A new app, called Open eBooks is providing free ebooks to low income students. Children from low income families often live in print starved environments, and as a result are some of the most reluctant readers. This new initiative will provide these children with access to free reading material.
This is a topic that hits close to my job right now. As a school librarian I am faced with issues of book challenges and out right banning. While I won’t go into details on specifics of how my district handles these issues, I will say that the process can be frustrating and make my job more difficult than it needs to be. But, and this is a big but, that is not the issue. As a school librarian it is my job to encourage literacy and a love for reading. But when community members try to censor what students read, then it can be difficult, if not downright impossible, to get a reluctant reader to pick up a book.
This article discusses the issues facing classroom reading assignments across the country. While I have no issue with parents who want to protect their own children, I do have issue with parents who want to protect other people’s children. While the issue in question isn’t an outright book banning, it does tread closely in that it boils down to one parent trying to determine what is appropriate for children who are not her own to read. What policy is enough? At what point does an educator’s professional discretion come into play? At what point will all lesson plans need to be parent approved before they an be taught?
We are supposed to be fostering a love of reading, but when we can’t provide children with books which they need or want to read for fear of parental disapproval, the curriculum is walking a fine line between school curriculum and parental control.
Librarians are protectors of your freedom to read. We help you find whatever information you are looking for and we don’t think it’s anyone’s business but your own when it comes to what you read. In fact, this premise is the third principle in the ALA Code of Ethics. In 2001, the USA Patriot Act brought this issue to the forefront. In 2013, with the actions of Edward Snowden, we saw that this issue is still in the forefront of the issues that librarians are dealing with. This article provides an overview of the issue.
I love old documents. That’s probably why I decided to study library science generally and archival science specifically. It’s too bad I don’t have the ability right now to make it to New York. The “Works of Genius” exhibit at Morgan Library features works by three revolutionary minds. While I would love to see this, I would have to say that if I could only see one, I would chose Sappho. The fact that the fragments in this exhibit are the only known work remaining from her poetry just makes it so much more valuable.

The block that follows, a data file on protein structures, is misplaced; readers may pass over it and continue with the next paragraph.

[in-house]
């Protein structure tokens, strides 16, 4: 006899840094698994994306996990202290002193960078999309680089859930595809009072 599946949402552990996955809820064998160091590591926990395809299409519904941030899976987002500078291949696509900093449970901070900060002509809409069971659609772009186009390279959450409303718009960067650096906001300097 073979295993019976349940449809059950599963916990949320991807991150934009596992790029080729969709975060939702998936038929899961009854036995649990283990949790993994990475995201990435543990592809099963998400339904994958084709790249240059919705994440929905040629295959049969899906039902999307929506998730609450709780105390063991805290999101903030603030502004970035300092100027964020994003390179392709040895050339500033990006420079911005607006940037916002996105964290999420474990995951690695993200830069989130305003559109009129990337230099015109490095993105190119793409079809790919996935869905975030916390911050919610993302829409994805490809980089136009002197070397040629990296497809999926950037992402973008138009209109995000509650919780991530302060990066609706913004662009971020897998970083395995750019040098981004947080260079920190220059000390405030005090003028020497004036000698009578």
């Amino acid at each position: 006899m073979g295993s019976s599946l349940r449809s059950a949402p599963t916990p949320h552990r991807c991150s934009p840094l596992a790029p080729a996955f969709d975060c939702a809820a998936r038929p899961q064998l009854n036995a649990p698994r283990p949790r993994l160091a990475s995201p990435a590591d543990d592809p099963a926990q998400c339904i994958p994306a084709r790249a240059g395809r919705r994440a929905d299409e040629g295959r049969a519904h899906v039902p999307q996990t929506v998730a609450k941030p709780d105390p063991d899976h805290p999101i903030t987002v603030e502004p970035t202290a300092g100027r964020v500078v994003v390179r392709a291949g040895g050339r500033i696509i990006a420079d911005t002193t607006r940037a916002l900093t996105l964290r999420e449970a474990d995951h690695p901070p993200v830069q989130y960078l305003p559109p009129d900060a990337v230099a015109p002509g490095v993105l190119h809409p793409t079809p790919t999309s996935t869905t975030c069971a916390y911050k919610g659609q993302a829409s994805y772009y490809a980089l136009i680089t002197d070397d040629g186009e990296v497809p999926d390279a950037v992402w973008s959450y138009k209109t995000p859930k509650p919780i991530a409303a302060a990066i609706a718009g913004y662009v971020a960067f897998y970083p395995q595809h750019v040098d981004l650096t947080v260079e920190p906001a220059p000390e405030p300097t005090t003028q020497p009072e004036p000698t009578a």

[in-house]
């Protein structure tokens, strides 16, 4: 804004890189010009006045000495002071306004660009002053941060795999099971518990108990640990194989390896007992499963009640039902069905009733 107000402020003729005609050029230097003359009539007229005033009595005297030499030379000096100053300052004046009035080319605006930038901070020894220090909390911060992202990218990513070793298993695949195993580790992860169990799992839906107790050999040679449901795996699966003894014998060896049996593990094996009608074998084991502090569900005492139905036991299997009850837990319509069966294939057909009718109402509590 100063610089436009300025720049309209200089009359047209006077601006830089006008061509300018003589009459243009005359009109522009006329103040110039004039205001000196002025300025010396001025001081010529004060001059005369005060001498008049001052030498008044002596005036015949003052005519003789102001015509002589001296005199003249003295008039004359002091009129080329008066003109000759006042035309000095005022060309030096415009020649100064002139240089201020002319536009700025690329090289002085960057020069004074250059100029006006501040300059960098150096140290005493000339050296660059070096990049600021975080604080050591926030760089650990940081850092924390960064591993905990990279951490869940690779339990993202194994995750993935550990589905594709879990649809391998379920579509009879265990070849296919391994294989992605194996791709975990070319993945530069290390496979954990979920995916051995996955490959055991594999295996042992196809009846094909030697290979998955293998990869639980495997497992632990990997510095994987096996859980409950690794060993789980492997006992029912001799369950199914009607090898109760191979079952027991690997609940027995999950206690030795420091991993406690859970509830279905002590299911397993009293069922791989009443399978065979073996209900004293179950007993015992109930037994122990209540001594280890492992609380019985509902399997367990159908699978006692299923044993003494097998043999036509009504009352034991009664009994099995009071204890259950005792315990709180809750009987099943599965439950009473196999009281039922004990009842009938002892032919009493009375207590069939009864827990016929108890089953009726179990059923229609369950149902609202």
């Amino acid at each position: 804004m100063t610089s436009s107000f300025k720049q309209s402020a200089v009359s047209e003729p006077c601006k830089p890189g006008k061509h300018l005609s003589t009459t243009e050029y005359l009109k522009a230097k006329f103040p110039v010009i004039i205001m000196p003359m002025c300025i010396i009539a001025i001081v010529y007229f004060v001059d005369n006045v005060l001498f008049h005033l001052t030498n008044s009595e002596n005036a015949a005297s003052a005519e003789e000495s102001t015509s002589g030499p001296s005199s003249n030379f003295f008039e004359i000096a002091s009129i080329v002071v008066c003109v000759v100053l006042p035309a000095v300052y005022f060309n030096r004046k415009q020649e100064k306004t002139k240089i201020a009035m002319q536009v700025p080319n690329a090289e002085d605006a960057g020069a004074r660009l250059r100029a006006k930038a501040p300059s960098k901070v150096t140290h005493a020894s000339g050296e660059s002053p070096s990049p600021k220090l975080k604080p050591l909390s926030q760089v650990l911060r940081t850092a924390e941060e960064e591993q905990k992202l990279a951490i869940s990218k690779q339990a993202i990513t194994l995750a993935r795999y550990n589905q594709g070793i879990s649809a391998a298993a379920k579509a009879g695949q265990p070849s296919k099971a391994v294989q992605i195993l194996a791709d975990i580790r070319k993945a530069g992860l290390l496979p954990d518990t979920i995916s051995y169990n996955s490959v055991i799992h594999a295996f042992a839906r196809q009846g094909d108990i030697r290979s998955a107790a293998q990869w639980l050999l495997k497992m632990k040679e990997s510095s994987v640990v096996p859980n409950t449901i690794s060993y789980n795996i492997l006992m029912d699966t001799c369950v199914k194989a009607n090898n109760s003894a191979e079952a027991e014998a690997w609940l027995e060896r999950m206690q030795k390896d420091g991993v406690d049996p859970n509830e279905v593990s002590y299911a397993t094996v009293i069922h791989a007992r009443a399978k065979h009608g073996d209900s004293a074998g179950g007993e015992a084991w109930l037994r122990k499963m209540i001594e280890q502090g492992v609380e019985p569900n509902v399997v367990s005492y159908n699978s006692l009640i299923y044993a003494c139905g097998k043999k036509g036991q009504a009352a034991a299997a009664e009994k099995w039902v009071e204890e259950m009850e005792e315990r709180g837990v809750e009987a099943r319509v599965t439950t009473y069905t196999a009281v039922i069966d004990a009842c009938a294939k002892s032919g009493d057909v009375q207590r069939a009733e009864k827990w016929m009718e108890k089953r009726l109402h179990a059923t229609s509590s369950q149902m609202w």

As a historian and archivist, I’m interested in restoration and preservation of all types of primary source materials. And how more primary can you be than a Civil War submarine? Currently under preservation through the Warren Lasch Conservation Center, the Hunley will undergo several months of chemical baths to enable the sand and encrustations to be scraped off the hull.
I’ve never really thought about Dr. Seuss books as being overly violent. Recently a library in Toronto was asked to ban the book, Hop on Pop. You can read why the request was made, but it boils down to the fact that at least one individual thinks the book advocates children and violence towards parents. Banning books can be a touchy subject, but it’s one that I vehemently oppose. I believe that the right to information is greater than the “need” to protect society. I may not agree with what’s in a book, but I believe anyone who wants to read it has the right to do so.
Ok, so not really. However, this article talks about a 1902 newspaper article found in an archive which deals with a time waster of the day. The novelty of 1902 was actually called “Face-book”. It’s a very interesting read and just points out that at some point, everything old is new again.
I recently stumbled across this article and thought that it is one of the most interesting archives I’ve stumbled across (at least to date). Reading about it takes me back to my childhood and dabbling in magic and slight- of- hand tricks. Of course, nothing I ever learned compares to the wealth of magical knowledge in The Conjuring Arts Research Center. But, the magic and history blend together and draw me back to a time when a little girl fell in love with the history of magic.
I was interviewing a librarian today for a project in my MLIS program. One of the things she was telling me about was the maker space in her library. I had not heard of maker spaces before. Basically it’s a craft space in libraries to allow patrons the ability to create things- a way to keep patrons off of technology for awhile. This is not to say that technology is bad. It’s just that most everyone can agree that many people’s lives are completely consumed with technology. So, the idea of a dedicated craft space in libraries is very intriguing to me. Take a look at this website and let me know what you think.
Also, here is a list of libraries that have a maker space.